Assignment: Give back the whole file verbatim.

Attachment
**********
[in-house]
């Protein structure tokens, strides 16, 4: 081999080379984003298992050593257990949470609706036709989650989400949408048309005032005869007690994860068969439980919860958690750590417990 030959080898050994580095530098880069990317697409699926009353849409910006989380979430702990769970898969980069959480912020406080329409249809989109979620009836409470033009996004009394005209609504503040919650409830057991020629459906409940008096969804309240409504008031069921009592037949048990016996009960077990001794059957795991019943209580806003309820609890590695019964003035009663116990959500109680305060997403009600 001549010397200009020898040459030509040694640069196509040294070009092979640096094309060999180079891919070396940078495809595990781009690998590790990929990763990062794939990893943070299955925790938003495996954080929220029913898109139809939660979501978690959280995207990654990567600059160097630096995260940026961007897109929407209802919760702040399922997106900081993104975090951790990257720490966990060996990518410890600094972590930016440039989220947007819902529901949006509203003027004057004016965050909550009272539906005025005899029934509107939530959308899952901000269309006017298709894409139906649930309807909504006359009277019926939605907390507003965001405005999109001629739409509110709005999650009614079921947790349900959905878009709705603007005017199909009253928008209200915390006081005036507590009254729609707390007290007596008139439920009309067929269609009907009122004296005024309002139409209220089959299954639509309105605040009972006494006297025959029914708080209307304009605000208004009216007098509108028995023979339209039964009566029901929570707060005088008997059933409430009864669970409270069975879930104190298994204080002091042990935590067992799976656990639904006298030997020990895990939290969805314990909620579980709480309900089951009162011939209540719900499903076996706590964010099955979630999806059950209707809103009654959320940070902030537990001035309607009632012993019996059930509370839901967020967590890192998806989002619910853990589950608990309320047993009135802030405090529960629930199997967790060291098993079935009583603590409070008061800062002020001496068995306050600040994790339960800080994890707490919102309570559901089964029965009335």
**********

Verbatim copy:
[in-house]
């Protein structure tokens, strides 16, 4: 081999080379984003298992050593257990949470609706036709989650989400949408048309005032005869007690994860068969439980919860958690750590417990 030959080898050994580095530098880069990317697409699926009353849409910006989380979430702990769970898969980069959480912020406080329409249809989109979620009836409470033009996004009394005209609504503040919650409830057991020629459906409940008096969804309240409504008031069921009592037949048990016996009960077990001794059957795991019943209580806003309820609890590695019964003035009663116990959500109680305060997403009600 001549010397200009020898040459030509040694640069196509040294070009092979640096094309060999180079891919070396940078495809595990781009690998590790990929990763990062794939990893943070299955925790938003495996954080929220029913898109139809939660979501978690959280995207990654990567600059160097630096995260940026961007897109929407209802919760702040399922997106900081993104975090951790990257720490966990060996990518410890600094972590930016440039989220947007819902529901949006509203003027004057004016965050909550009272539906005025005899029934509107939530959308899952901000269309006017298709894409139906649930309807909504006359009277019926939605907390507003965001405005999109001629739409509110709005999650009614079921947790349900959905878009709705603007005017199909009253928008209200915390006081005036507590009254729609707390007290007596008139439920009309067929269609009907009122004296005024309002139409209220089959299954639509309105605040009972006494006297025959029914708080209307304009605000208004009216007098509108028995023979339209039964009566029901929570707060005088008997059933409430009864669970409270069975879930104190298994204080002091042990935590067992799976656990639904006298030997020990895990939290969805314990909620579980709480309900089951009162011939209540719900499903076996706590964010099955979630999806059950209707809103009654959320940070902030537990001035309607009632012993019996059930509370839901967020967590890192998806989002619910853990589950608990309320047993009135802030405090529960629930199997967790060291098993079935009583603590409070008061800062002020001496068995306050600040994790339960800080994890707490919102309570559901089964029965009335």